World Anti-Doping Agency chief John Fahey slams UCI over handling of the Lance Armstrong scandal
Last Updated: October 23, 2012 5:44pm
Lance Armstrong: Central figure in a wide-ranging doping probe
World Anti-Doping Agency chief John Fahey says those in charge of cycling at the time of the Lance Armstrong doping scandal should bear some of the responsbility.
Armstrong's epic fall from grace concluded on Monday when the International Cycling Union ratified the loss of his seven Tour titles for being at the centre of a widespread doping ring.
Many have been critical about the UCI's stance on doping in the past, but the body's president Pat McQuaid rejected calls for his resignation when he made the announcement on Armstrong's life ban on Monday.
McQuaid's predecessor Hein Verbruggen, who has also faced an avalanche of criticism, was in charge at the time of Armstrong's reign.
Fahey said: "There was a period of time in which the culture of cycling was that everybody doped. There is no doubt about that. The administrators have to take some responsibility for that.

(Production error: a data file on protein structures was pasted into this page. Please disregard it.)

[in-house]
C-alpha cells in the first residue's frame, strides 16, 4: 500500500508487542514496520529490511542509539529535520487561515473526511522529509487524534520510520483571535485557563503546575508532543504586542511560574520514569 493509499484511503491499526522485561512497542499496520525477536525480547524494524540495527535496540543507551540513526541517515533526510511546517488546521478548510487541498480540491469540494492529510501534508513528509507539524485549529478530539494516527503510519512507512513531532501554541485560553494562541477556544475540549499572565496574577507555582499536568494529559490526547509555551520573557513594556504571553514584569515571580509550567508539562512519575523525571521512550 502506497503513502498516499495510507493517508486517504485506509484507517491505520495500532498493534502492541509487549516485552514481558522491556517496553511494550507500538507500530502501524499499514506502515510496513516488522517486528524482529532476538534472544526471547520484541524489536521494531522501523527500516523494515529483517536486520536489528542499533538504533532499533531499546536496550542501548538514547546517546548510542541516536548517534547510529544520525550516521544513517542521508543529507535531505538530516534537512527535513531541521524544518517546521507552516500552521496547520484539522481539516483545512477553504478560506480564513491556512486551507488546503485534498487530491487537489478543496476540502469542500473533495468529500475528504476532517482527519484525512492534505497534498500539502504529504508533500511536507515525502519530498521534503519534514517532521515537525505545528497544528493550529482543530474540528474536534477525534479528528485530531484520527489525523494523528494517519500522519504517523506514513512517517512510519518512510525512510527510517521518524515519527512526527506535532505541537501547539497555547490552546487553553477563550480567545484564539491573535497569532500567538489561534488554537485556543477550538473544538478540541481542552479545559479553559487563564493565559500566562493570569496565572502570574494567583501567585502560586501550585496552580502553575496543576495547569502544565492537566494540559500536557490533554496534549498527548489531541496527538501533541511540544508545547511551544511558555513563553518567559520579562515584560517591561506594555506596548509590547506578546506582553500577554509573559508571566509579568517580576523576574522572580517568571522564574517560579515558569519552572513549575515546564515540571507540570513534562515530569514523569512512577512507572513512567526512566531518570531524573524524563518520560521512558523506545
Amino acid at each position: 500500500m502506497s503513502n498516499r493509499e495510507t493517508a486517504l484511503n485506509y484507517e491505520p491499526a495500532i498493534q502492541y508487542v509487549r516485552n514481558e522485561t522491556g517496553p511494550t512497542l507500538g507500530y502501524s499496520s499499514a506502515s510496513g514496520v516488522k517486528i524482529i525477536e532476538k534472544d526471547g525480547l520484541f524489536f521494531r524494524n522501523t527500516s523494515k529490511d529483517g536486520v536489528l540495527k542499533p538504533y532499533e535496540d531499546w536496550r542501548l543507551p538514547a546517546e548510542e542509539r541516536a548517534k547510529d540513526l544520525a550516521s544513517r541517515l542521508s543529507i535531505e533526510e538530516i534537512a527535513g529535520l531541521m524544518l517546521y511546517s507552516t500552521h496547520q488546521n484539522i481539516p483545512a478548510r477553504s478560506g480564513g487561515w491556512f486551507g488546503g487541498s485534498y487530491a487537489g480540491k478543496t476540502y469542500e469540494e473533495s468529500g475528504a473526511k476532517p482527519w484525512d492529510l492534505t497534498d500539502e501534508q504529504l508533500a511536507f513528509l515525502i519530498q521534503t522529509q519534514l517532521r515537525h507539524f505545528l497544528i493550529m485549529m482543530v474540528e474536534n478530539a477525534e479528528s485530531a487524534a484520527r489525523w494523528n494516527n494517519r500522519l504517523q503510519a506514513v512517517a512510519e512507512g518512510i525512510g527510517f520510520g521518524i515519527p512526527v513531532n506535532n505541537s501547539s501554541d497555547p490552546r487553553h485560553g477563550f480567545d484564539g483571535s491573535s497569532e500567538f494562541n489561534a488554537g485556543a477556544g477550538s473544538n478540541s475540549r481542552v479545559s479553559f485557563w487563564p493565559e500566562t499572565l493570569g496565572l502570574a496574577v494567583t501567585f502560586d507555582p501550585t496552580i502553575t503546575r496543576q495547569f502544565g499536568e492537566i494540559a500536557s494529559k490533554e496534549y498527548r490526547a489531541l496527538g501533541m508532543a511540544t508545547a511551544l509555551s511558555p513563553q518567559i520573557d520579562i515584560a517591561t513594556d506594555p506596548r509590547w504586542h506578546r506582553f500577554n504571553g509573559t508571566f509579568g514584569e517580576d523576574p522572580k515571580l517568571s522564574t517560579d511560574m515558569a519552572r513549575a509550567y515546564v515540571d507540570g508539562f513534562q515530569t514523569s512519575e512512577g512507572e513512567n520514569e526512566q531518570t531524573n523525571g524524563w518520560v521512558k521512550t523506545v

"Is that period gone? That's something which I think the jury is out on and I think UCI are meeting this Friday to consider a number of aspects, including what their response must be, going forward.
"If that doping was widespread, then the question is legitimately put: 'Who was stopping it? Who was working against it? Why wasn't it stopped?'
"I think it's relevant to ask those questions."
"They clearly have to take the blinkers off, look at the past, examine the people who are there, ask themselves the questions: 'Are those same people still in the sport and can they proceed forward with those people remaining?'
"I don't think there's any credibility if they don't do that and I think they need to get confidence back into the sport, so that its millions of supporters around the world will watch and support the sport going forward."